Space shuttle Endeavour wraps up a ‘great adventure’


CAPE CANAVERAL, Fla. — Space shuttle Endeavour and its crew of six astronauts touched down safely on Sunday night at Kennedy Space Center in Florida, returning from a bigger and definitely brighter International Space Station.

The astronauts completed a two-week mission that resulted in the virtual completion of the International Space Station and won presidential praise.

“It’s great to be home. It was a great adventure,” said shuttle commander George Zamka after bringing the orbiter to a safe landing on runway 15 at KSC.

Over the course of three spacewalks, Endeavour’s
crew installed the 16-ton Tranquility module and its cupola, big dome
with seven windows, giving the station a room with a view.

With the new components added, the orbiting
laboratory is approximately 90 percent complete by weight and 98
percent complete by volume.

At one point Sunday, flight controllers were
doubtful the weather would cooperate because of clouds and possibly
rain. But in the end threatening showers moved off shore and the cloud
cover broke. It was reminiscent of Endeavour’s launch. The two-week
mission got off to a late start Feb. 8 because of cloudy weather at the launch site.

The mission, one of just five remaining for NASA’s
three shuttles before the program ends later this year after a 29-year
run, came as the US space agency re-evaluates its future.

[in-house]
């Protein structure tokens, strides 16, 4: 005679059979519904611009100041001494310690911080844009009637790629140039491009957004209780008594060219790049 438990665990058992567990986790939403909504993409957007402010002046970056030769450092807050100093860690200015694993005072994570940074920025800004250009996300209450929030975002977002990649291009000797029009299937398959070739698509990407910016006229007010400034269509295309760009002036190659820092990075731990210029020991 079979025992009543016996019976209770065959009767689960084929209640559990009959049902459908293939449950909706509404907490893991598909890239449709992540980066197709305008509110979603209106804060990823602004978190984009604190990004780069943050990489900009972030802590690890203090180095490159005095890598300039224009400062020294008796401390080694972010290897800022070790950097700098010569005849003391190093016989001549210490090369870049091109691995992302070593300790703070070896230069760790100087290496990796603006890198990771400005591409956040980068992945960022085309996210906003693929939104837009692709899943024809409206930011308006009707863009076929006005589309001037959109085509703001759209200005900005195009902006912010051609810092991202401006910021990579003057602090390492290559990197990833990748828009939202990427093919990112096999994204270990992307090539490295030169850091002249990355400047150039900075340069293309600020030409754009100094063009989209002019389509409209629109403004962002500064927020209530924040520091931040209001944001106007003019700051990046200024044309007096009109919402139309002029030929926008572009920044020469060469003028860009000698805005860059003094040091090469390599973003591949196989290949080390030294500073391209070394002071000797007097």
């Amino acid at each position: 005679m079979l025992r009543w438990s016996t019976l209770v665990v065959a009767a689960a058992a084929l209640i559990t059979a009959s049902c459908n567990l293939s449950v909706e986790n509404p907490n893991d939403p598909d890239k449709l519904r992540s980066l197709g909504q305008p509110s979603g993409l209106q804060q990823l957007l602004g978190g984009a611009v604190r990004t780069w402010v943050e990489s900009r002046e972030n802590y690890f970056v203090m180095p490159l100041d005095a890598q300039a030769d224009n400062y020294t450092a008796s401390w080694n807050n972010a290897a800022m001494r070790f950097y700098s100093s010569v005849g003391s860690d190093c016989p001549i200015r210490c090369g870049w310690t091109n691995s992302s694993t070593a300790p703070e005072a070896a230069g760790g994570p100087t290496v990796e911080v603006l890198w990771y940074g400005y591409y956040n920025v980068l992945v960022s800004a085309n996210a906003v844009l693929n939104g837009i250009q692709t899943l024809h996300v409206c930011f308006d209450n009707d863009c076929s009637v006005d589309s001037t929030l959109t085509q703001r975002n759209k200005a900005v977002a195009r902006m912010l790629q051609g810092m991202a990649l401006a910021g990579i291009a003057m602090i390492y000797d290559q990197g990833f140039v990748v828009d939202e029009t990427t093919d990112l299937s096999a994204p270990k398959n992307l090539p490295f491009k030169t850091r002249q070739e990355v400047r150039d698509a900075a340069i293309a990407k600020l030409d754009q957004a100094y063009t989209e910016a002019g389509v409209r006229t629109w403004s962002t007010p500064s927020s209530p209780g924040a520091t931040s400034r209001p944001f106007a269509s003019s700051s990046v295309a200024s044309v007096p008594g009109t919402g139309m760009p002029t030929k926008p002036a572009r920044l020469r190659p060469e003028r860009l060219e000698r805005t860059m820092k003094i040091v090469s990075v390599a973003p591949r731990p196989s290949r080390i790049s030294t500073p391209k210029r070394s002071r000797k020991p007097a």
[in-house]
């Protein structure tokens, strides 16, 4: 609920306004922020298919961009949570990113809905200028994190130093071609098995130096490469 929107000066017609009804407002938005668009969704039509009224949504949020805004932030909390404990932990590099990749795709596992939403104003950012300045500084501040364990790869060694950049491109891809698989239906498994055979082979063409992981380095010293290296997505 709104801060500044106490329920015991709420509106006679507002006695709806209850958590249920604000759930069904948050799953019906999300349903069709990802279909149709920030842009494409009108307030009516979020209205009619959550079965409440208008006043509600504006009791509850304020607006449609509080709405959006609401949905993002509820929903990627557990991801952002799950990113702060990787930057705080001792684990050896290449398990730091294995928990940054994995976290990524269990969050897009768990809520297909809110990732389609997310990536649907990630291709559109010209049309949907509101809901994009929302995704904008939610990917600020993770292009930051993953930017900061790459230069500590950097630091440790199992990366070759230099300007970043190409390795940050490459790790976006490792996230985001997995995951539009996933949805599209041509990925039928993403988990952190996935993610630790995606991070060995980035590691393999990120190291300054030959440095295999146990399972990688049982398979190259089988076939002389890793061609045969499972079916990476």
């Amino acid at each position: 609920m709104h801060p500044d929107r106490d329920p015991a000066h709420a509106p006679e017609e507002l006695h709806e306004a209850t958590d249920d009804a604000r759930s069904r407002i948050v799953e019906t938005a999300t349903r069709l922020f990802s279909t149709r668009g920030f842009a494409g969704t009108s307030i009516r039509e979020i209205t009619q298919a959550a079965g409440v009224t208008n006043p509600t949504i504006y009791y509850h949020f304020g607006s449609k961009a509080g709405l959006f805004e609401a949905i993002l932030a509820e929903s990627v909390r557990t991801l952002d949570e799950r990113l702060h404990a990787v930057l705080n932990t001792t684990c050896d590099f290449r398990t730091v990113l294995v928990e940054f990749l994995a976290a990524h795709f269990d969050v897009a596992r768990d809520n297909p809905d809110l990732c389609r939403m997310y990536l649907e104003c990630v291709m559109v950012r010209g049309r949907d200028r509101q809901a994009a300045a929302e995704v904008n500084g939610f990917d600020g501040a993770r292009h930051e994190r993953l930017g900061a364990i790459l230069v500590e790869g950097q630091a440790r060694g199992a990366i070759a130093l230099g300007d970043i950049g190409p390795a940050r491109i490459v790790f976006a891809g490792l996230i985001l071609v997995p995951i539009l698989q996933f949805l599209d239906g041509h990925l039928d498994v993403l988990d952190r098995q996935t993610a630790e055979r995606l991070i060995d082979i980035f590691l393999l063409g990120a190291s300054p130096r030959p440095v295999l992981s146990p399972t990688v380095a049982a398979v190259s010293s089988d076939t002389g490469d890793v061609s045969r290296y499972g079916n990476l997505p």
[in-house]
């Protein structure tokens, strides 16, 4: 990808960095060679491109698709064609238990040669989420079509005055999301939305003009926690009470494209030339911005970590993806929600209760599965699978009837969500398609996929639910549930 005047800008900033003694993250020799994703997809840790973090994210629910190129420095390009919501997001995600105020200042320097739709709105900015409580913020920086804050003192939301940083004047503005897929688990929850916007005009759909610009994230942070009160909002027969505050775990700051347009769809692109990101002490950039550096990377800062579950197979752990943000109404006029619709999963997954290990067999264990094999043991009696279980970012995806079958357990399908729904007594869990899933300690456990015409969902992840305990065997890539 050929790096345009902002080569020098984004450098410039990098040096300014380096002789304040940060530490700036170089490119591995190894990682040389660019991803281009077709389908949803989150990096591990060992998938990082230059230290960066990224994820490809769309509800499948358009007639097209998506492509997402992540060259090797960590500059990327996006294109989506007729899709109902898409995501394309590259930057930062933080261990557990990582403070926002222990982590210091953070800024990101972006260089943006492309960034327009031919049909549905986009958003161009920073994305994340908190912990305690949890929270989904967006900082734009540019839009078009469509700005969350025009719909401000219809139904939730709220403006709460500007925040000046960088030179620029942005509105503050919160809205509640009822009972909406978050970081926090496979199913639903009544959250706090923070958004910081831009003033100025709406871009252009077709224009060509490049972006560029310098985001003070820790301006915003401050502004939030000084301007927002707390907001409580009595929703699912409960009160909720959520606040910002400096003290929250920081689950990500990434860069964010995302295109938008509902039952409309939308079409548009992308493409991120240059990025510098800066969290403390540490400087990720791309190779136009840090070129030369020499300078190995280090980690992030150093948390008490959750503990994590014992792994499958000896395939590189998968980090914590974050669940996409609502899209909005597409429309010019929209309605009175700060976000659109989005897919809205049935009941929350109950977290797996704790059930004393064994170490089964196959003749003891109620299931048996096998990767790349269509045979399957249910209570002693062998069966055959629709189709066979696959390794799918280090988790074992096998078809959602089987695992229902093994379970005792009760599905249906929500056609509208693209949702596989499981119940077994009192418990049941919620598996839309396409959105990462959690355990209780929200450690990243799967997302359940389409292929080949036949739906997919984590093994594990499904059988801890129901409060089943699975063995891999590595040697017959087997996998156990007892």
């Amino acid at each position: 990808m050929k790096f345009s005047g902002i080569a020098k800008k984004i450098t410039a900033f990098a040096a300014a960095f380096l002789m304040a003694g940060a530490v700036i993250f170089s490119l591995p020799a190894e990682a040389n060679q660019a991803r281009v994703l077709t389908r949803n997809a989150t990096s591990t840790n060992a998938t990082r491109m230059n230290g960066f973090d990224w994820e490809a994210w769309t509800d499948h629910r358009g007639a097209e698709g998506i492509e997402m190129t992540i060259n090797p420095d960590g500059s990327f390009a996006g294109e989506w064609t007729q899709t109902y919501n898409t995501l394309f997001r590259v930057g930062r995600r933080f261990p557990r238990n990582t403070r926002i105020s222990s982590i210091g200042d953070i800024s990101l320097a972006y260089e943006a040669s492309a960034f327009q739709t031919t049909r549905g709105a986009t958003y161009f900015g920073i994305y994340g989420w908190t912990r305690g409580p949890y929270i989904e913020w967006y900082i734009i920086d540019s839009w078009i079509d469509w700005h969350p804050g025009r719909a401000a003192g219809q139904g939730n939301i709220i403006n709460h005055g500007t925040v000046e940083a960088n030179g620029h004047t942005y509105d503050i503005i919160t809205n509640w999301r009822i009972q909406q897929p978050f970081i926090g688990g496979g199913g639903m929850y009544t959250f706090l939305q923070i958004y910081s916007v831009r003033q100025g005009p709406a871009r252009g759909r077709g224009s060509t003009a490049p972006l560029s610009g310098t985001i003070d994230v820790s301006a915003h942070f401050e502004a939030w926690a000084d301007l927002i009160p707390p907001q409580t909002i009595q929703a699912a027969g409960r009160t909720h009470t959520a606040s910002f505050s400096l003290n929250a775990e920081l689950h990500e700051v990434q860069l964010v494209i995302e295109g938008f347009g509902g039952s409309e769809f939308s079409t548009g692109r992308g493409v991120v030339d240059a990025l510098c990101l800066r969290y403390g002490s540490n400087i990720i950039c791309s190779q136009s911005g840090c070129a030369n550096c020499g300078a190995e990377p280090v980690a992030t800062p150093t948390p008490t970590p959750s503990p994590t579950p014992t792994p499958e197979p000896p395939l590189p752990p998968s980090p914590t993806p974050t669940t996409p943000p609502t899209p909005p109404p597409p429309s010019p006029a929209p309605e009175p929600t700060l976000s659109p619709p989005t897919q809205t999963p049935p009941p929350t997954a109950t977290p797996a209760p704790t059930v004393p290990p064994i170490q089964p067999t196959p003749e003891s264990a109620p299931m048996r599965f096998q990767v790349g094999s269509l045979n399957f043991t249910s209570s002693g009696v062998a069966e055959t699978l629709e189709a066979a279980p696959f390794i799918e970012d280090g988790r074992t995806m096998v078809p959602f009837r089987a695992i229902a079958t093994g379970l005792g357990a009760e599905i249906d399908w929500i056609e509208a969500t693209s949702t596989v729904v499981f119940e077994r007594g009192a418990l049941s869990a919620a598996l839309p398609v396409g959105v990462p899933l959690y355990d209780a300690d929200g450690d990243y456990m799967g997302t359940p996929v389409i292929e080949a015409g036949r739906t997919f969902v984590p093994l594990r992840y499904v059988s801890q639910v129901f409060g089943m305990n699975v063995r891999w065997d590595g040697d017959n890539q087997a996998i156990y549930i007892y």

President Barack Obama called the
astronauts on the station last week to thank them for the job they did.
Under Obama’s proposed 2011 budget, the orbiting research station could
see its life extended by five years until 2020.

The space station, a joint project involving 16 countries, has cost around $100 billion, mostly funded by the United States.

But the same budget effectively abandoned a US plan
to send astronauts back to the moon by 2020. Constrained by soaring
deficits, the Obama White House submitted its 2011 budget to Congress, encouraging NASA
to focus instead on developing commercial transport alternatives to
ferry astronauts to the space station after the shuttle program ends.

NASA has set the next mission to the space station, by shuttle Discovery, for April 5.

(c) 2010, The Orlando Sentinel (Fla.).

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